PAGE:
Training inadequate. Management skills lacking. I never seen a workplace with so many dissatisfied workers. Outdated computer system. Yes, it may be able to process 150 million tax returns each year, but imagine how quicker it could be done with a modern system. If the computer system was updated imagine how much better Customer Service Representatives would be able to answer taxpayers questions. If you don't believe me go on the internet and view the Internal Revenue Manual, Customer Service Section. This is what customer service employees use to answer your tax questions. Each day there are alerts issued saying rules have changed. You are expected to read these alerts which have not been added to the manual, and remember ALL of them. I have seen Managers and Supervisors who have worked there 15 plus years and do not know the answers to some questions, not because they are unintelligent, but because rules can change minute by minute, hour by hour, etc. Last year during snow storm there was what they call a delayed opening. Some people came in a little early, and where later told this was frowned upon. Really????, this is the wrong mentality. Managers and Supervisors spend so much time on completing various paperwork it leaves little time for continuing training of new employees. If a Manager could spend this time showing new employees what steps to take to resolve a taxpayers problem, wouldn't it be more beneficial, than having them complete paperwork to record how many cases are open, how many are closed,, what the status is. It is in the system, why should they have to complete a paper report. The funniest thing I seen was a statue search form. The system is encoded with the date a statute expires. If you had a modern computer system, you would be able to run a program that would alert you on a daily basis what cases were about to have a statute expiration, therefore you would not miss an assessment. Team Manager and Supervisor salaries are low. While working in a non-management position in the corporate world I made about 12,000 more than a Manager at the IRS. This does not seem right.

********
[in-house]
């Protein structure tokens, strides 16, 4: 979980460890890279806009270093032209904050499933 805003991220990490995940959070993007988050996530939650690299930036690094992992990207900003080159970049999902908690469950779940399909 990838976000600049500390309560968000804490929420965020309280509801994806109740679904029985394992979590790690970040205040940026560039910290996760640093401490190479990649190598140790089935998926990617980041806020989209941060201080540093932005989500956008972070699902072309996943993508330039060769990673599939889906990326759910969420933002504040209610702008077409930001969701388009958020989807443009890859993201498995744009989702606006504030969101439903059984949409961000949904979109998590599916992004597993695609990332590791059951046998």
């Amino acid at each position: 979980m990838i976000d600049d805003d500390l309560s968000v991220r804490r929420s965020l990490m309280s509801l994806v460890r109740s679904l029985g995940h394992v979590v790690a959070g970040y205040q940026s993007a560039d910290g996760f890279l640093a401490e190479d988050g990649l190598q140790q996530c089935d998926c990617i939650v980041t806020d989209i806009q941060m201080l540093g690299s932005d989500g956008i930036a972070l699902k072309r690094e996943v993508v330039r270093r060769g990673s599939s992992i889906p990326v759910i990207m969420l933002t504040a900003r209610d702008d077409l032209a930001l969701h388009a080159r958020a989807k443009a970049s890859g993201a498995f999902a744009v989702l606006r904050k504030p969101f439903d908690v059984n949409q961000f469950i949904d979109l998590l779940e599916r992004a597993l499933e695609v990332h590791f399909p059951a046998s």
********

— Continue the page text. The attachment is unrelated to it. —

Advice to ManagementAdvice